By Nadine Ono.

San Bernardino County is taking a big step toward working to reduce recidivism among mentally ill offenders through its Corrections to a Safer Community (CTASC) program, after a jail study conducted by CA Fwd’s Justice System Change Initiative team showed that those with mental illness are booked twice as often and stay three times longer than the general population. This difference points to the need to identify and refer those with serious mental health issues to program designed to serve this population in more targeted ways.

“The goal of the program is to assist in the reduction of the incarceration of individuals who have a mental illness while ensuring their transition to services in the community,” said CTASC Forensic Division Manager Terri Franklin. “The program seeks to reduce the recidivism rate for those seriously mentally ill persons leaving the San Bernardino Type II jails.” Often individuals have a dual diagnosis of mental illness and substance use disorders. CTASC addresses the treatment and supportive needs of those individuals with a mental illness and a co-occurring substance abuse disorder.

The program has received more than 400 referrals in the first nine months of the program from a range of early identification sources. The vast majority of those referred to the program are seen within five days of booking, which points to increased collaboration and coordination between agencies.

The program, which is part of the county’s Department of Behavioral Health and is embedded in the jails in partnership with the Sheriff’s Department, uses a three-pronged approach: jail diversion, pre-release engagement and facilitating community re-entry.

CTASC works with the Public Defender’s office to identify mentally ill individuals early in their jail stay and facilitate speedy resolution of their criminal matter. If it is a non-violent case that may have occurred because of the person mental illness, such as a public nuisance case, clinicians will work with the public defender’s office and the courts to divert that person to treatment instead of a longer stay in jail.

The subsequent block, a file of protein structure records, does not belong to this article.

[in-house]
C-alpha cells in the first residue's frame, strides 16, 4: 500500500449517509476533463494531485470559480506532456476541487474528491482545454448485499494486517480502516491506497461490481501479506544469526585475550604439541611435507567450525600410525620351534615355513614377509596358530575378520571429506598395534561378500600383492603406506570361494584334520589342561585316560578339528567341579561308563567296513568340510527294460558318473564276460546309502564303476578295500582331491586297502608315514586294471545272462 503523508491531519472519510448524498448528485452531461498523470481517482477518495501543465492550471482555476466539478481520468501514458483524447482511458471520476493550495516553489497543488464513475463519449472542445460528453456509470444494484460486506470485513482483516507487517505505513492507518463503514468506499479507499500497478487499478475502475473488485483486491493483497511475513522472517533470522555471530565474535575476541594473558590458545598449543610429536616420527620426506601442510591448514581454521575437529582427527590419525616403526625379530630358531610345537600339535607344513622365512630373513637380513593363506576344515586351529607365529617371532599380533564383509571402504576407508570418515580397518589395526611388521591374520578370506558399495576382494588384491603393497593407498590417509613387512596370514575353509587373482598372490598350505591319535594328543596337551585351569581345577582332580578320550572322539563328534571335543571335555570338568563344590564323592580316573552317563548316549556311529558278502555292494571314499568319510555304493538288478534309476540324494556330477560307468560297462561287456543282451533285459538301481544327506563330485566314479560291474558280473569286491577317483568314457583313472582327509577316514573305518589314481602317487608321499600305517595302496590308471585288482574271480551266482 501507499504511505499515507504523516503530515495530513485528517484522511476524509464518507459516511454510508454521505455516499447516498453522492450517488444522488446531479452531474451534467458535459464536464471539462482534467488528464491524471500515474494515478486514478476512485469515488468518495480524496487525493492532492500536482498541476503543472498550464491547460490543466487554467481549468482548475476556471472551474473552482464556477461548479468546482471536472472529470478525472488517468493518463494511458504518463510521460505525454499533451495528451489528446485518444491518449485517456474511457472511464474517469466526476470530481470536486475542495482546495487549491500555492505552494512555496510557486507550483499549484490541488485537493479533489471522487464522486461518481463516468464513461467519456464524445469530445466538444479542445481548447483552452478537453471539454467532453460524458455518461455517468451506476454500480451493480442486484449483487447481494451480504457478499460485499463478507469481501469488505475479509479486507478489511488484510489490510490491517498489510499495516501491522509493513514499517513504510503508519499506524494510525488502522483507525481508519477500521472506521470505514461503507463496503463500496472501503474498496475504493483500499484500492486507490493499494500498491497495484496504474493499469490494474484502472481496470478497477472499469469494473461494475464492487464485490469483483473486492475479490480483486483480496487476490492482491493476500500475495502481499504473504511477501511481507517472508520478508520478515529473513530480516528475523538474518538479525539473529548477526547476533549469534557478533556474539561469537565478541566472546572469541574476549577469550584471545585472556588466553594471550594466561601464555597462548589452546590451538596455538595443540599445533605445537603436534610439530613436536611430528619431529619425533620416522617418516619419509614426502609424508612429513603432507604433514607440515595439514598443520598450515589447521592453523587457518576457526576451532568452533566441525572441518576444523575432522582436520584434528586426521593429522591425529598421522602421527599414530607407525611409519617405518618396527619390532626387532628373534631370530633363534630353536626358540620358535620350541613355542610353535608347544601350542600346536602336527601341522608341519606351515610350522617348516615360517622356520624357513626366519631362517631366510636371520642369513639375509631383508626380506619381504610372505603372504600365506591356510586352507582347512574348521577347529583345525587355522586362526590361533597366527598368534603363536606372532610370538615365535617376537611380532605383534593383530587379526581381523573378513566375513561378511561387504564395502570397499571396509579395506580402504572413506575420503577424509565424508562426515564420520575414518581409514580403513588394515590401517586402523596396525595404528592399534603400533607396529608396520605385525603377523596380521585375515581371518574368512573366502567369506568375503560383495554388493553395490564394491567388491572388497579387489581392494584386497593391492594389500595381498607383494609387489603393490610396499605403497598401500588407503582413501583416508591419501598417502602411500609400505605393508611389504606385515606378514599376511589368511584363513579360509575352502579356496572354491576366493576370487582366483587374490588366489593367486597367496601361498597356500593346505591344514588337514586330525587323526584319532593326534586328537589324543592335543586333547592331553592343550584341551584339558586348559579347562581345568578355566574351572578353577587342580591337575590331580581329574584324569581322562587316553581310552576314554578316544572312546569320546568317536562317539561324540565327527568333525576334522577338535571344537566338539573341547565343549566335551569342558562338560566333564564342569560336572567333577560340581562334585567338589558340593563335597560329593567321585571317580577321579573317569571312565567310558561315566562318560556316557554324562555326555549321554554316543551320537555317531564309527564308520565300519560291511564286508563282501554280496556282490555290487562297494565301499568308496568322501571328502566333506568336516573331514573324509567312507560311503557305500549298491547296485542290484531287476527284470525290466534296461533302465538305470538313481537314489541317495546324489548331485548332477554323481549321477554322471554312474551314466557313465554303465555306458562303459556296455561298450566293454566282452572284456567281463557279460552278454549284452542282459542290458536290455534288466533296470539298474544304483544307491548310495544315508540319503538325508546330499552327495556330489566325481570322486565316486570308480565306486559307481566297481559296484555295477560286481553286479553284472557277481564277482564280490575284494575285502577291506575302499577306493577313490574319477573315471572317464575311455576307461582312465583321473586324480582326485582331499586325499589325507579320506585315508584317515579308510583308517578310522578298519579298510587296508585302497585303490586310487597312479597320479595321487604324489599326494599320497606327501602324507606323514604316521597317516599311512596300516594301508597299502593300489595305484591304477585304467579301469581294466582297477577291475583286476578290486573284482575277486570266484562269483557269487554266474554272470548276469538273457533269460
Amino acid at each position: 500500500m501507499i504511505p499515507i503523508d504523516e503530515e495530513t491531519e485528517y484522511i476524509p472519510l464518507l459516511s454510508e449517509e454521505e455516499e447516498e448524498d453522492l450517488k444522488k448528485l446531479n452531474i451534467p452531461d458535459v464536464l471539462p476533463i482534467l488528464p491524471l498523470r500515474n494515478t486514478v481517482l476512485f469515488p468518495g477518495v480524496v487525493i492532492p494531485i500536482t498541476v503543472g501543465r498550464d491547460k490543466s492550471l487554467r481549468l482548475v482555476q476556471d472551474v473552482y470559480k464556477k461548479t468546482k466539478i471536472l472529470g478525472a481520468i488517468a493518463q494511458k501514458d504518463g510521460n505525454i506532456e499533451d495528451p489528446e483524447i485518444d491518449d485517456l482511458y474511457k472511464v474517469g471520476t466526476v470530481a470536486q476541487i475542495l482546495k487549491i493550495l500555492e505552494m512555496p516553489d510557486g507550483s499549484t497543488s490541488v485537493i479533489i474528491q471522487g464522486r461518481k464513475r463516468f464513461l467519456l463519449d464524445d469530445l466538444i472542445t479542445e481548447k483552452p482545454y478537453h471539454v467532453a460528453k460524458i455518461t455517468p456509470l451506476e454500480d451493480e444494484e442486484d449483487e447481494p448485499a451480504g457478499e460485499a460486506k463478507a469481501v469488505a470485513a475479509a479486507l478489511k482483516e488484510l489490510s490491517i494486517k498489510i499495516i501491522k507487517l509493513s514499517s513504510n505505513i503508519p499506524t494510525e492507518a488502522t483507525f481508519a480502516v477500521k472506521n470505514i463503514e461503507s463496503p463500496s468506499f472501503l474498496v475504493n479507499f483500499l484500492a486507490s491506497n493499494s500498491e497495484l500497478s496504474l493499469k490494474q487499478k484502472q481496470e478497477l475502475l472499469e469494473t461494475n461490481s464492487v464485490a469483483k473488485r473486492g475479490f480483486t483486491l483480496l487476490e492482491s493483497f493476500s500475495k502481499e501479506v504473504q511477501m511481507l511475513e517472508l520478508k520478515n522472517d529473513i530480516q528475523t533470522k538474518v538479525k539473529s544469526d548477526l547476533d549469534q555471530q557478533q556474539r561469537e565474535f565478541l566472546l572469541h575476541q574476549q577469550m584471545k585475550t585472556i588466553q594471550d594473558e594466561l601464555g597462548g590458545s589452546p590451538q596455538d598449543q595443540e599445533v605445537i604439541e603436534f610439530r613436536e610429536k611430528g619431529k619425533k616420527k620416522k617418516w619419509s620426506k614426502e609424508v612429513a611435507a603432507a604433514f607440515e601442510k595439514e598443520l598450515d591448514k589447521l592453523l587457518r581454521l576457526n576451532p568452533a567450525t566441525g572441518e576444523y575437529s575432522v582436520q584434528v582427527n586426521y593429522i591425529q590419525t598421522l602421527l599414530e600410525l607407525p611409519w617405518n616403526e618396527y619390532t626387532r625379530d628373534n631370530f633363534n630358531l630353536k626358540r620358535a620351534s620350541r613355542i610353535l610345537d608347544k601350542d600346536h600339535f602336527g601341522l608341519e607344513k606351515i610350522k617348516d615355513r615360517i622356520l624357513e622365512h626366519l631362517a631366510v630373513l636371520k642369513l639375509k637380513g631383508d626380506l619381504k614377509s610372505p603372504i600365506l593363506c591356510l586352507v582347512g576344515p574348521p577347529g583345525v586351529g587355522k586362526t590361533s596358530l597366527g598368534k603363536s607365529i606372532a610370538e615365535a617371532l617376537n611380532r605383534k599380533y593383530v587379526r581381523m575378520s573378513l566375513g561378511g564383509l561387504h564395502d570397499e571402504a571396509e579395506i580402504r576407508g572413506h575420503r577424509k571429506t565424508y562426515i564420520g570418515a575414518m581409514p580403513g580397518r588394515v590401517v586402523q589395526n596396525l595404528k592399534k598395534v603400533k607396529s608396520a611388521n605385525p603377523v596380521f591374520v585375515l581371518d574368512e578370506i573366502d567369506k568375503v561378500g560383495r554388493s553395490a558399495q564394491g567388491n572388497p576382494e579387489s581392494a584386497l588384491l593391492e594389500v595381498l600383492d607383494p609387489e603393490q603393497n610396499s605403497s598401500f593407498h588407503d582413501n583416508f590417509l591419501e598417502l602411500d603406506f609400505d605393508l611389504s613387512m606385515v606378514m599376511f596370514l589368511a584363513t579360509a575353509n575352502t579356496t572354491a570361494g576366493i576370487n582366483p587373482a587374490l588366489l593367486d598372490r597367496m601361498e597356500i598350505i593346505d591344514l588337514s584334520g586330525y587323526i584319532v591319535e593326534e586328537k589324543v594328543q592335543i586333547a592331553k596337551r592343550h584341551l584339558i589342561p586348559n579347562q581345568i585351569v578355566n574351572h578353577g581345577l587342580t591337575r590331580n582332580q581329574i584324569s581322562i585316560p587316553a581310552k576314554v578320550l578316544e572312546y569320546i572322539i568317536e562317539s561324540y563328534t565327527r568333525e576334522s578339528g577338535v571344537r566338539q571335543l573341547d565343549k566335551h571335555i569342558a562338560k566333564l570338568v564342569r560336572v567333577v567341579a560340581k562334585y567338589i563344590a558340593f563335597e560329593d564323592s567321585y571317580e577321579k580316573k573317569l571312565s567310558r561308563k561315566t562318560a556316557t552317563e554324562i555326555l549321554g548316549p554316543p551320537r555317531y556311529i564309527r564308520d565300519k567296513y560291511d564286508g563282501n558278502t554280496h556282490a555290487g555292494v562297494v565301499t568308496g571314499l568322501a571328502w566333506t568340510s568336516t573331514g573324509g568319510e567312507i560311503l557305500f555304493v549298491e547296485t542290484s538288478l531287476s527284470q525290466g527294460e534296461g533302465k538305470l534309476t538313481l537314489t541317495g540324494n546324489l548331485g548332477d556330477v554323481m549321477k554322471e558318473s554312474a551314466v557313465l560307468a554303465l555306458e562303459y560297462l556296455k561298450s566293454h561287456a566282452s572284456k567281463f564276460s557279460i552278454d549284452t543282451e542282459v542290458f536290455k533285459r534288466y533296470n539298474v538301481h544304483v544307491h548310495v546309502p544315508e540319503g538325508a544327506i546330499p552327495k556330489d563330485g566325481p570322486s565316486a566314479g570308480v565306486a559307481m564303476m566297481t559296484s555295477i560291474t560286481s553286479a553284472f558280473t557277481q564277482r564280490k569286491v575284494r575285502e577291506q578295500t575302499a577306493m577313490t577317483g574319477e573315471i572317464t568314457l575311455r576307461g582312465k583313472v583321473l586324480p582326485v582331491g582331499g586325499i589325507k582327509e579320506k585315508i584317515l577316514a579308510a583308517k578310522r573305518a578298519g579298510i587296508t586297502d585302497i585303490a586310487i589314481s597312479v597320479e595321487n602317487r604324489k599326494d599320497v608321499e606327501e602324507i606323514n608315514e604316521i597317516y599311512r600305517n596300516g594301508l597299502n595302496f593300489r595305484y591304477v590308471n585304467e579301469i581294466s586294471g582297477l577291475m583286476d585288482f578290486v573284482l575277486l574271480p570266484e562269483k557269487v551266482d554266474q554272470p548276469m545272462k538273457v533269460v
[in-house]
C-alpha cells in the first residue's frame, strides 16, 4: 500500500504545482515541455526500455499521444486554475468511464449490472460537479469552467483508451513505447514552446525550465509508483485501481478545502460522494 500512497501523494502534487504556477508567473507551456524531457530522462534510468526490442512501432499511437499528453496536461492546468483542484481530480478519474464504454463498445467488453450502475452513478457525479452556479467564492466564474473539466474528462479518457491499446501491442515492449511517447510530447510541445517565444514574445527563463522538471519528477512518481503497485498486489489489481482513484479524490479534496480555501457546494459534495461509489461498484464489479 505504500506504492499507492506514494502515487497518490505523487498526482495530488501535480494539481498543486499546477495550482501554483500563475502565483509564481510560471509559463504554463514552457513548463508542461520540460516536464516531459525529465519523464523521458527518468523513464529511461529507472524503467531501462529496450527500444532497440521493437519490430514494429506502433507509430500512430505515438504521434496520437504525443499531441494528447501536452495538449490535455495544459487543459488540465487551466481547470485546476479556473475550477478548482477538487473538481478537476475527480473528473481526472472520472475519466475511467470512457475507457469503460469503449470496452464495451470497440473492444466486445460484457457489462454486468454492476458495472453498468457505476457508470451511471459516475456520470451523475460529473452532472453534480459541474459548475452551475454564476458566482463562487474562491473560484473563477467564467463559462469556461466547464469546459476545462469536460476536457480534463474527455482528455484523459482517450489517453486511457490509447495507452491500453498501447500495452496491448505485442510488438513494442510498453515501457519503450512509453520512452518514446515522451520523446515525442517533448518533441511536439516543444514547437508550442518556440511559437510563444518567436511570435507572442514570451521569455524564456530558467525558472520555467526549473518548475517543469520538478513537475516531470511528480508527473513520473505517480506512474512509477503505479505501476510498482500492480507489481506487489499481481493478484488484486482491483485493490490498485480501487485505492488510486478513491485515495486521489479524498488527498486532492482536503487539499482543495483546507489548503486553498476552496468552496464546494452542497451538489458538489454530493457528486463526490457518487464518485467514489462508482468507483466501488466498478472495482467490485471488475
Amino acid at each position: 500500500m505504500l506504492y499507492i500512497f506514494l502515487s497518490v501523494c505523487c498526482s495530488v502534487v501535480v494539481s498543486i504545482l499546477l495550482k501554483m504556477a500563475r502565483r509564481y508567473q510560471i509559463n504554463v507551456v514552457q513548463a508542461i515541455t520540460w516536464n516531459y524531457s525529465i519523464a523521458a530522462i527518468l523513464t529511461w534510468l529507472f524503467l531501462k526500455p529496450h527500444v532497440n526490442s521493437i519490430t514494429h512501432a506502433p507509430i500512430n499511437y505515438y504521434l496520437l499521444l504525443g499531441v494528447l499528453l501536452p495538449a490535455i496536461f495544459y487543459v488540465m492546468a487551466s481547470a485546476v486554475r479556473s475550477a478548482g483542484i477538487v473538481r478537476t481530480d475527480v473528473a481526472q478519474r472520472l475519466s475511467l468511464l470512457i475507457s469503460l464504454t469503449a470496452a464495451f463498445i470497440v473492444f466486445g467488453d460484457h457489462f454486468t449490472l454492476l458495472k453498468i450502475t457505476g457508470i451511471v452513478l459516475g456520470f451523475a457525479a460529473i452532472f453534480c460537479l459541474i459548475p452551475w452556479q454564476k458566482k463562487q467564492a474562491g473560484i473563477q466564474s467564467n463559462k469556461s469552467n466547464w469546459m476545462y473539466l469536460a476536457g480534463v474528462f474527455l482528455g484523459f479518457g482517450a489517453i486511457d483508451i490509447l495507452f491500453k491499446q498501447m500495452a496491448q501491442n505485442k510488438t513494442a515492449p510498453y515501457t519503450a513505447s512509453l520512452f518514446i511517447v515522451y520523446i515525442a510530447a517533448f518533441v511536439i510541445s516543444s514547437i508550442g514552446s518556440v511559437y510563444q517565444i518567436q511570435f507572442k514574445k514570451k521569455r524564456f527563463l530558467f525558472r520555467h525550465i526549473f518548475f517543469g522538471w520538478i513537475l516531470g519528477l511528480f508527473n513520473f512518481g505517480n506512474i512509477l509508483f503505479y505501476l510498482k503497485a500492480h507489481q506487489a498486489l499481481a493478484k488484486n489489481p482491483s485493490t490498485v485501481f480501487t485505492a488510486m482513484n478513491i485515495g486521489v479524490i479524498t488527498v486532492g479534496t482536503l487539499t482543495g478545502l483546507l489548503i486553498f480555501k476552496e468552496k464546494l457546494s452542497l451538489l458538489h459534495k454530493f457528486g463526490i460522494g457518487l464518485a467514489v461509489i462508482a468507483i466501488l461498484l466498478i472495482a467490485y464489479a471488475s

The CTASC team also meets with patients while they are in jail to enhance engagement in jail and coordinate care before release. The clinicians will interview them and develop a reentry plan to ensure that their needs are met upon release and they have a smooth transition back into the community.

Once an individual with mental illness is released, the CTASC team begins a process of successful reintegration by addressing basic needs and intensive care coordination. At the release from jail, CTASC staff are there to meet and transport them to the program that’s been arranged for them pre-release. This is known as the “warm hand-off” and makes sure that the individual is connected to services.

Added Franklin, “We want to make sure that we’re filling the gaps. We don’t want to replicate what somebody else is already doing in the community. So if there’s already someone providing a service, we’ll case manage them to that provider. But in those instances where there’s no prior services, then CTASC will be filling that gap.”

Besides the Public Defender’s office, CTASC also works with the District Attorney’s office, the courts and the Sheriff’s Department. “Through all of our collective efforts, we’re making this a successful program,” said Franklin. “This is definitely a collaborative effort.”

It’s been less than a year since CTASC was created and the team already is having an impact in people’s lives. To illustrate the benefits of the program to clients, CTASC Clinical Therapist Valerie Williams talked about a young man who was eligible for early release. “We were able to arrange an appointment with him at a DBH clinic so he was able to continue his psychiatric medication. We assisted him in obtaining a state ID, helped him regain visitation with his daughter, got his social security reinstated and he is currently in the process of being linked to a longer term program.”

And, according to Clinic Supervisor Giselle Lopez, word is getting out across the state. “We had letters from the state prison from individuals learning about our program and asking about assistance as well. It’s not only the community, but patients themselves know about our program and are asking for help.”

Because CTASC is a new program, it will evolve to meet the needs of its patients. Plans are currently underway to add peer and family advocates who will work with the patients as part of the ongoing case management. Peer and Family advocates are individuals or family member who have “lived experience” with behavioral health needs.

Franklin added, “The beauty of a new program is that we’re building this as we’re flying it.” Innovative programs like CTASC are a step toward lowering jail recurrence of the mentally ill and addressing the disparate impacts of those with mental illness.

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Originally posted at CA Fwd.